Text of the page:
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  • Writer's pictureKaryn Fischer

Traditional Publishing vs Self Publishing - The Pros & Cons

There's no doubt about it...self-publishing is blowing up. It's quickly becoming a more valid means of getting your story out in the world.

Hordes of authors have been asking this question--about which path is better, self-publishing or traditional publishing.

The short answer: It depends on what your goals are. So I'm going to quickly break down the pros and cons of each path.

Traditional Publishing


  • Audience and reach: The traditional "Big 5" and smaller presses have been in business for a long time. They know how (and have the money) to get your book out into the world. Your book is more likely to end up in bookstores through traditional publishing.

  • Marketing: There are teams devoted to sales, marketing, and publicity, and it's their job (and in the publisher's best interest) to get your book to sell, and to get word out about the title.

  • Expert editing and design: When an editor acquires your book, they want to help make it the best they possibly can, so they put loads of hours into developmental edits. Publishers also have top-of-the-line designers to make professional covers, interiors, etc. They have it professionally copyedited as well.

  • $$: Most authors are paid an advance by the publisher to get their books published. It does not cost them anything to have it published (aside from 15% of earned income paid to a literary agent if the book sells).

  • They (often) sell your book's subrights (subsidiary rights, such as motion picture, audio, merchandising, foreign language, etc.) and create other formats for your books (ebook, audiobook) as part of the contract.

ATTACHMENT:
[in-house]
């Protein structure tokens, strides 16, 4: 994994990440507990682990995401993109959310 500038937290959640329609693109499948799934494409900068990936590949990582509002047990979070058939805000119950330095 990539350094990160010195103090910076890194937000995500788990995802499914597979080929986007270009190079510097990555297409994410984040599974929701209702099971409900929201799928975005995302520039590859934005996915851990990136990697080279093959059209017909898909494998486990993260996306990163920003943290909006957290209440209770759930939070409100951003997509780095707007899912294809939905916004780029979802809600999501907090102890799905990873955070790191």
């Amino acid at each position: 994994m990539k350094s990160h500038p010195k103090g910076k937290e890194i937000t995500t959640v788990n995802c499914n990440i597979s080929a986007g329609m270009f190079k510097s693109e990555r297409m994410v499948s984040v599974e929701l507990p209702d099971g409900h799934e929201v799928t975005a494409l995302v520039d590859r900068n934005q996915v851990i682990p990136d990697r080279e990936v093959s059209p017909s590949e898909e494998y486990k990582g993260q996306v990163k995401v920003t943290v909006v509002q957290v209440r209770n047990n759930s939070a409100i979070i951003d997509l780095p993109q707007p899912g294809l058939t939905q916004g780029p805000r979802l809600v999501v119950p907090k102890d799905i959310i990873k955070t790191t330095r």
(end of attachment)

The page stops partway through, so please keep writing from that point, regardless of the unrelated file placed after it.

• So, so very slow: Most books come out 18mo-2 years after they are acquired by an editor.

  • You don't have complete control over the editorial vision, cover, design, etc.

  • Not guaranteed: Traditional publishing is excruciatingly difficult to break into, even for those who have literary agents. Rejections abound, and your book may never actually sell and make it into the hands of readers.

  • You only earn a portion of the income from the sales.



  • Complete control over the book's content and design

  • Far speedier than traditional publishing

  • A wider range of self-publishers whose quality is improving, including more professional design and editing services

  • You own all the rights (including subrights) and earn all the income.


  • Can be costly

  • Your book may not have as wide of reach or as large an audience, and may not end up in big stores (Target, B&N, etc.)

  • Quality can be questionable

  • You have to do the marketing, publicity, and sales legwork (including subrights sales).

So what does that mean? At the end of the day, both paths are valid, and have ample pros and cons. It means that you have to ask yourself what matters most to you. If it's getting a couple of copies into the hands of your loved ones quickly, then maybe self-publishing is your best bet. If you want to become a bestseller and don't have the money to pay for a self-publishing deal, then aim for traditional publishing.

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